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Next-generation enterprises looking to drive efficiency and innovation have recently been able to tap into online communities to offload work. For the first time since outsourcing became prevalent in the 90s -- making it easier to move tasks out to partners that could do something better or more cheaply than you could -- businesses now have a new, potent, and often far cheaper option thanks to the Web. Frequently referred to as crowdsourcing , and a darling of the Web 2.0 industry, it has recently come of age as the tools and marketplaces for on-demand work capacity on the network have expanded far beyond the early volunteer communities that originally proved out the concepts. These pioneers, which include the world of open source software and online services such as YouTube and Threadless , get most of their value from a large group of people or community through the simple use of an open invitation.
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"An informed and enthusiastic guide to the new collaborative creativity." — Times (London) "A welcome and well-written corporate playbook for confusing times." — BusinessWeek "An engaging mix of business, sociology, organizational theory, and technology writing and fits the mold of Malcolm Gladwell’s perennial bestseller, The Tipping Point ." — Newsweek “While small groups have often been the foundation of great performance—think SWAT teams and Skunk Works—Jeff Howe has made the compelling case for the power of far larger communities of interest. He shows in Crowdsourcing —with rich illustrations from Google and InnoCentive to Threadless and Wikipedia—that the right community with the right incentives can often invent, write, and run research and business initiatives more effectively and less expensively than traditional enterprise.”
Table of Contents a method for using the public, typically via the Internet, to supply creative content (or even funding!), with special applications in information services, research and development, T-shirt designs, stock photos, advertising spots.
I’m really excited and honored to be speaking today at the SXSW Interactive Festival in Austin, TX, on a panel with Beth Kanter, Dave Neff, Holly Ross and Kari Saratovsky. We’ll be facilitating a conversation, more than doing a formal presentation, and will focus on the power of crowdsourcing (using our own case study from conducting the Social Media for Social Good case study competition) and the application of social media in nonprofit program delivery. If you’re here in Austin, do join us! If not, you can follow the conversation in real time on Twitter with the hashtag #crowdx . (We’ll put up more notes after the session, too!)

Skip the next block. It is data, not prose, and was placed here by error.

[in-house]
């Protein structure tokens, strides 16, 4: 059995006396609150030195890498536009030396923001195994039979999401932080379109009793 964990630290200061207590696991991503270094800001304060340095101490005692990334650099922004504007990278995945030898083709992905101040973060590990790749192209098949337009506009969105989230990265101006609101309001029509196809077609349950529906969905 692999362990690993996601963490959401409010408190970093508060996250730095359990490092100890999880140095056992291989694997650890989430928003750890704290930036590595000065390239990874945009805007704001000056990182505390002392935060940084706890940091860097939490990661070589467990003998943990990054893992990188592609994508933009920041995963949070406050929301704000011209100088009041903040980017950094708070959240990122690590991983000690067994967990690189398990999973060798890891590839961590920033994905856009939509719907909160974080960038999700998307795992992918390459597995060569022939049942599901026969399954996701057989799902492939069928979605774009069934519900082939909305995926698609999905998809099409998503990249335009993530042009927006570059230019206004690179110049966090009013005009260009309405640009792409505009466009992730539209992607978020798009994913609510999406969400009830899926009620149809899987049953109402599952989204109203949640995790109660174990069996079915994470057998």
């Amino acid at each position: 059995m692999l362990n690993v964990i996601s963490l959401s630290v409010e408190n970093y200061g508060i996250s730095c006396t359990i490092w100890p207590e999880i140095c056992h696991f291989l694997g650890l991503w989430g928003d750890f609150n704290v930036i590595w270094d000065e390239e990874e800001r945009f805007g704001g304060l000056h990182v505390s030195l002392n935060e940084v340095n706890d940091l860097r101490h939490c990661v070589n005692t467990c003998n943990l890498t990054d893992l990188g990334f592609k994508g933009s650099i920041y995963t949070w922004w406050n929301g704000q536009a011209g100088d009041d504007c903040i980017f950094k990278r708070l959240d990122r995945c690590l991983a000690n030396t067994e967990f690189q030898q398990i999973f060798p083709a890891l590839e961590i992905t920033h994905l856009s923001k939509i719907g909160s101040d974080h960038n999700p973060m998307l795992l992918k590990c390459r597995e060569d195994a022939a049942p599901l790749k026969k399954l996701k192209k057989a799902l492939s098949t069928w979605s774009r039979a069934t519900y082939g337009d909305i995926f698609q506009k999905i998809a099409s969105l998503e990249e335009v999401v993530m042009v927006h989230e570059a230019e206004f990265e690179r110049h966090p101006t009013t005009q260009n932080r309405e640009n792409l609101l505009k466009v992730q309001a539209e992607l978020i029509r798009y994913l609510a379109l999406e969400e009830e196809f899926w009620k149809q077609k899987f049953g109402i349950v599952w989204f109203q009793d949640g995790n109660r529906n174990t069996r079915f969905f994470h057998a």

Our presidential election was indeed historic, but not just for the reasons emblazoned in headlines throughout the world. It was also the most closely monitored election in U.S. history, as everyone from CNN to The Huffington Post to Harvard University asked people to document their voting experience and provide instant reports on problems at the polls. Thousands responded, sending in text messages, photographs, videos and even voice mails. The resulting data were aggregated and displayed—in real time—on maps, in charts, and over RSS feeds. All of this activity signaled a small but significant advance in the use of crowdsourcing as a new tool in digital journalism.
Examples Interested in Open Innovation & Crowdsourcing? Follow Open Innovators on twitter or subscribe to the Open Innovators RSS feed! O Intermediary Platforms Research & Development platforms
Grant McCracken posts an interesting dilemma for design professionals that is relevant to people in all types of professional services. At year’s end, I have an unhappy thought, that some of the creative professionals who rose to prominence in the first decade of the 21st century will be eclipsed by the end of the decade coming, that the first decade of the 21st century will be, for some creative professionals, a brief moment in the sun. Why is this?
« My First ETech Comments | Main | Interaction vs. one-way communication » One of us is smarter than all of us You've heard the saying "none of us is as smart as all of us", and you've felt the pressure. A group of individuals working together as a team can do better work, reach better decisions, etc.
A small and really smart group of people convened by John Maloney (at the Gleacher Executive Center in Chicago), on November 6 to explore the latest developments in collective intelligence and use of prediction market s. The conversation flow, diversity, and challenge to conventional thinking mirrored the forward looking sculptures in nearby Millenium Park . For those new to prediction markets finding a public prediction market to explore is increasingly easy, for example see the Industry Standard and CFO Magazine. The 2.0 Adoption Prediction Market made news at the recent San Francisco Enterprise 2.0 Conference. Andrew McAfee lists prediction markets as part of Enterprise 2.0.